“Heavy” smokers are defined as people who smoked a pack of cigarettes every day for 20 years or two packs every day for 10 years. If you quit smoking more than 15 years ago, you should talk to your Ochsner primary care doctor about whether you need screening for lung cancer.

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Beginning at age 45, you should speak with your Ochsner primary care doctor or urologist about the benefits and risks of prostate screening to check for prostate cancer.

If you are Black or have a family history of prostate cancer, talk to your doctor sooner.

Prostate cancer screening usually consists of a blood test that measures baseline prostate-specific antigen (PSA) levels.

PSA tends to increase as men age, but high levels of PSA can also be a sign of prostate cancer. Men should discuss the risks and benefits of monitoring PSA and decide on a path that works for them. Men who are Black, have a family history of prostate cancer, or who have known genetic mutations to the BRCA1 and BRCA2 genes may want to start screening early. Most men will stop screenings at age 70.

Skin cancer screening is generally recommended for people at increased risk for developing skin cancer.

Not everyone with risk factors develops skin cancer. However, if you do have one or more risk factors, discuss them with your health care provider and get regular skin cancer screenings.

The earlier skin cancer is found, the better the chance of it being treated successfully.

The following factors put you at increased risk for skin cancer:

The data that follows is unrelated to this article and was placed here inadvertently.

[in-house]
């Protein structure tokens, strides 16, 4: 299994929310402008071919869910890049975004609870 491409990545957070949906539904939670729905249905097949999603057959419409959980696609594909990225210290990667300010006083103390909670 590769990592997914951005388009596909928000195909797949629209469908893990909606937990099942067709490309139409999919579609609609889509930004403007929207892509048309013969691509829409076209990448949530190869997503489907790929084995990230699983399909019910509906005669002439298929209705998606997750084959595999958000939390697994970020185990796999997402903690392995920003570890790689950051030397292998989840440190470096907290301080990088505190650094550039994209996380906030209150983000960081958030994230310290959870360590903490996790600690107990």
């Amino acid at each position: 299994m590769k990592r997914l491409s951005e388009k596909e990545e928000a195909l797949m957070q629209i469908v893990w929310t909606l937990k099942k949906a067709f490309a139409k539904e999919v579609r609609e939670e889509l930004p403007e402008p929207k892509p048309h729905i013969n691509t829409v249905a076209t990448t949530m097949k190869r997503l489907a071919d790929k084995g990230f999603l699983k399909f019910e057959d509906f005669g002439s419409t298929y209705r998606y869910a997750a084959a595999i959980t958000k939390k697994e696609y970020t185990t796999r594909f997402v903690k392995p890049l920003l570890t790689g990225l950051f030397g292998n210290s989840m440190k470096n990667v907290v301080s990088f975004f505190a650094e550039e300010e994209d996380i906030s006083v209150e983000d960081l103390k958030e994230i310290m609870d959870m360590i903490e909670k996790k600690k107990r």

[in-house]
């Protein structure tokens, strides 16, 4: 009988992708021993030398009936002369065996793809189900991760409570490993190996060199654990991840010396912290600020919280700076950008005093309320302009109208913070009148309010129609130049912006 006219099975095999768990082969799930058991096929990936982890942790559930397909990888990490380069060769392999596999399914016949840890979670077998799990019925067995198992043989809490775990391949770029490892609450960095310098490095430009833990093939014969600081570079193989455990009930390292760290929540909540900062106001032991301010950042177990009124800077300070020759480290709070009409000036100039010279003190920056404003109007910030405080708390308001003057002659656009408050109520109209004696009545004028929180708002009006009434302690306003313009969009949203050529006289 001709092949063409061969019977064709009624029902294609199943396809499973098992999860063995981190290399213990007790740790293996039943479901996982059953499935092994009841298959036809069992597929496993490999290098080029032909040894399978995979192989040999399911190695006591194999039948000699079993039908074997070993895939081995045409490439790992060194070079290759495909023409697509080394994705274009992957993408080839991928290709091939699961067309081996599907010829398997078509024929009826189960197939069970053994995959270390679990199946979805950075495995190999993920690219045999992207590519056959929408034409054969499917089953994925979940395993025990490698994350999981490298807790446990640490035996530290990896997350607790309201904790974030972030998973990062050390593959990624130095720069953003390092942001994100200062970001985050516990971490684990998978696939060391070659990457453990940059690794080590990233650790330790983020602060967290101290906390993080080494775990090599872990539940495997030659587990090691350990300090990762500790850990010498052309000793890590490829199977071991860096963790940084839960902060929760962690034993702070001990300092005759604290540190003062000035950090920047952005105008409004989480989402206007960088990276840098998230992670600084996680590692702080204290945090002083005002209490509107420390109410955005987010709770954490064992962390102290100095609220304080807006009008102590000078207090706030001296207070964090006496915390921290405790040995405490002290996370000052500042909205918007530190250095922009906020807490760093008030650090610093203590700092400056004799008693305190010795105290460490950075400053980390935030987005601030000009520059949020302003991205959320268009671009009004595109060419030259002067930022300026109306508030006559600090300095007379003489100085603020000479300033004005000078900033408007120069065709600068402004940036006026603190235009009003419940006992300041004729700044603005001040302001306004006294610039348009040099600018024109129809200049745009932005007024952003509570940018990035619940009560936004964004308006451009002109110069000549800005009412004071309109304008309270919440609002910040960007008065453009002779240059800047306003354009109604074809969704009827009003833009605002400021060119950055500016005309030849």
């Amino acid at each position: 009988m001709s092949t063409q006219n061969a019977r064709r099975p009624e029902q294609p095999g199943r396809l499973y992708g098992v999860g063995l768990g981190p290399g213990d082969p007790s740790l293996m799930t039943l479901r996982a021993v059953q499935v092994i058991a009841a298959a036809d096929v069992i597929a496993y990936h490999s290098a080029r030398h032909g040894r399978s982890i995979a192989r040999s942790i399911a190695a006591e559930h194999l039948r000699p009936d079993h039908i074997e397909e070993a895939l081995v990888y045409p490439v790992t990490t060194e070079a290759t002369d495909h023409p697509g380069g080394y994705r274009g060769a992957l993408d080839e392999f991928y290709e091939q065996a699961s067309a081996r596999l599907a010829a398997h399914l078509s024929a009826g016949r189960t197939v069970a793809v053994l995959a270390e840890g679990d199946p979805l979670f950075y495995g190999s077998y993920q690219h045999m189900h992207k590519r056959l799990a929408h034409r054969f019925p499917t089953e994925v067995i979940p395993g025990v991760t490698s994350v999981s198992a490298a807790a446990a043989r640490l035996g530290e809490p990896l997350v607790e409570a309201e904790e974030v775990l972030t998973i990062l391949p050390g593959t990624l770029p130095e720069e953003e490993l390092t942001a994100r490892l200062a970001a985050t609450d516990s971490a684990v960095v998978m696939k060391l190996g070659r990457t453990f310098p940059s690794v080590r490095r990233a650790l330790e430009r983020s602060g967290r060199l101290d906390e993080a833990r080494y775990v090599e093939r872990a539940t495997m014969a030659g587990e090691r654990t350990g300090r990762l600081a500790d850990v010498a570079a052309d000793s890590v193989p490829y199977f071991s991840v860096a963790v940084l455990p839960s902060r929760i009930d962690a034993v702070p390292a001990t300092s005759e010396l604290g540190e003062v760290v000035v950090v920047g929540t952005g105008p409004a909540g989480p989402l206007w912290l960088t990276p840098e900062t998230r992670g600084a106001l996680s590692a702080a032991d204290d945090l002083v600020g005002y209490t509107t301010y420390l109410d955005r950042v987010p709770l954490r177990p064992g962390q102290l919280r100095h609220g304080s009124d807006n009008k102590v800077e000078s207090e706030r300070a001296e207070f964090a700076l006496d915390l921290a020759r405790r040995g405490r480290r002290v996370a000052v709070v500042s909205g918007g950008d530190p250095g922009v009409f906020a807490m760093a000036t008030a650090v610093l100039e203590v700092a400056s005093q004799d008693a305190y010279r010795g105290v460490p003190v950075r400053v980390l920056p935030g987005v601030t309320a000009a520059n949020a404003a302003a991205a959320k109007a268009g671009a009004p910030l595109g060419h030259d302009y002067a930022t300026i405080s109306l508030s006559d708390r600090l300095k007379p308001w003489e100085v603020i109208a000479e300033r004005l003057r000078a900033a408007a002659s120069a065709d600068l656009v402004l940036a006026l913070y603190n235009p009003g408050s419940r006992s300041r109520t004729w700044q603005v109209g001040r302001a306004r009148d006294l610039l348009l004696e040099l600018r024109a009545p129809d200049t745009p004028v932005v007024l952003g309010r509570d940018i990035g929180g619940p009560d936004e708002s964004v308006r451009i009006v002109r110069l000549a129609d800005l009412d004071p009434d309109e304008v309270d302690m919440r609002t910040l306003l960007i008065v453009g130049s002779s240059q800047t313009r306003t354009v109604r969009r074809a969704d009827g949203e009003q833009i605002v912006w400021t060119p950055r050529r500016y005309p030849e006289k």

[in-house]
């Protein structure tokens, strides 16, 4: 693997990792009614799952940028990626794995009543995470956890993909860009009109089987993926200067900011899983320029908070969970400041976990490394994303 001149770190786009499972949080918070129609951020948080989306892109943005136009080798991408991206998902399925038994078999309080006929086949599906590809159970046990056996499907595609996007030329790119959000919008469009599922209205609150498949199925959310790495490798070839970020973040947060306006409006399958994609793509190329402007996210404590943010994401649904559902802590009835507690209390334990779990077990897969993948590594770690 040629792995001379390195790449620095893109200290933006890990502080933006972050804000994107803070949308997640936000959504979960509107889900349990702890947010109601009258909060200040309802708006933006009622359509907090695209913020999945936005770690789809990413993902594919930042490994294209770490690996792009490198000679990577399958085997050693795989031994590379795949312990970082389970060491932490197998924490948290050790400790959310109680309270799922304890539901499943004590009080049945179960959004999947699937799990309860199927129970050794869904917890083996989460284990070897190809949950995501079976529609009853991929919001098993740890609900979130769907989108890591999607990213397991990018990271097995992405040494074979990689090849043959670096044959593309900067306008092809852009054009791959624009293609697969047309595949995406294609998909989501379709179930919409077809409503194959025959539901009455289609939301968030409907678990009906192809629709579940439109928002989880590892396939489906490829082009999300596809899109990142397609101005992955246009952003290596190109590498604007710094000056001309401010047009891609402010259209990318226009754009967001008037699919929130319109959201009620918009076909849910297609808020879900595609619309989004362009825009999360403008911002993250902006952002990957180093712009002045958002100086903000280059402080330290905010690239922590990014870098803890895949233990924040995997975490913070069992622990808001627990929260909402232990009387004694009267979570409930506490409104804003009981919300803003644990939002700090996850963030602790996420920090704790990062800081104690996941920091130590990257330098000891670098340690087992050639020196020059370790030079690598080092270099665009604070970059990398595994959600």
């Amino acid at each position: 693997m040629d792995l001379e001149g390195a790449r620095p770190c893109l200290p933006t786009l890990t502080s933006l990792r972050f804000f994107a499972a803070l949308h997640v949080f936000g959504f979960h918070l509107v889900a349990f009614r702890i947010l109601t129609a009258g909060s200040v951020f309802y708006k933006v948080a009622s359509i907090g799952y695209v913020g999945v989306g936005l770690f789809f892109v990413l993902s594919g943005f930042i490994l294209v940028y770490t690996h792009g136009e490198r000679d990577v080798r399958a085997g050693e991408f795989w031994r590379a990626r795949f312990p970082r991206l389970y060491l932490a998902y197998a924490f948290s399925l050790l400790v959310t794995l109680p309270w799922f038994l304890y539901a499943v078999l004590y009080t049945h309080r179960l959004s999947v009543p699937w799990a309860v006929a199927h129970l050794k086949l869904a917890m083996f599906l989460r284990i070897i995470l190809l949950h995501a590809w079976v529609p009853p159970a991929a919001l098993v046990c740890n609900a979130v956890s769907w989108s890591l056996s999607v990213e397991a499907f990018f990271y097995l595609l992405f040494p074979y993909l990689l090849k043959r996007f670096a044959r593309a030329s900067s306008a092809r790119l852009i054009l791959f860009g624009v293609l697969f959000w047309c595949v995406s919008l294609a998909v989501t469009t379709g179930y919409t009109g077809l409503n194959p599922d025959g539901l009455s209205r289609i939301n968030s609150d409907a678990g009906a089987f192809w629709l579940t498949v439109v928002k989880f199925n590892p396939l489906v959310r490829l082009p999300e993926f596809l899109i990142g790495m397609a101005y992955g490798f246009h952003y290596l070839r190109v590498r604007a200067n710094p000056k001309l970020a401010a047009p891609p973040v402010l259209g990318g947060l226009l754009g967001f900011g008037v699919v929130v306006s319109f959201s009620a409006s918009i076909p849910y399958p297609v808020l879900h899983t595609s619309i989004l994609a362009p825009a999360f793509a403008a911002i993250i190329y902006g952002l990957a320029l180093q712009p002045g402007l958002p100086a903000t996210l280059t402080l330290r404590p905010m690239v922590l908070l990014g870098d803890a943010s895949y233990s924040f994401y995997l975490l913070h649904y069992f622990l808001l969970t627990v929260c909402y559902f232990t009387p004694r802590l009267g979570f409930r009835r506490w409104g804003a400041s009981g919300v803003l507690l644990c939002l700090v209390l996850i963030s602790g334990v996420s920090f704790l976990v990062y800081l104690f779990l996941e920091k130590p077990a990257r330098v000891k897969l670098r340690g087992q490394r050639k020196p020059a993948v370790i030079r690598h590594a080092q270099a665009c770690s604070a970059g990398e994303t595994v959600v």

• Ultraviolet (UV) light exposure. Extensive lifetime sun exposure or occasional intense exposure causing a sunburn
  • Tanning bed use
  • Age. The longer you are exposed to the sun over time, the higher your risk of developing skin cancer
  • Having a fair complexion, blonde or red hair, freckles, blue eyes and/or a tendency to sunburn
  • Having 50 or more moles

An annual physical exam with your Ochsner primary care doctor is a good way to monitor changes to any moles or spots that may be concerning.

If you are at high risk for skin cancer, your Ochsner dermatologist can help you determine how frequently you need screenings.

If you have a family history of certain cancers, you should ask your Ochsner health team whether you could benefit from genetic counseling and testing. This testing can determine if you have certain genetic variants that signify you are at a higher risk of developing cancer. Genetic testing can help high-risk patients make better-informed decisions about when to start certain preventive screenings and how frequently to get them.

Ochsner also offers patients at higher risk of cancer access to the Galleri multi-cancer early detection test. This blood test may detect possible signs of over 50 types of cancer. It does not assess your genetic risk of cancer, and it does not replace regular screenings. Insurance will not cover the cost of this test, but some patients may be eligible to receive it for free as part of a clinical trial.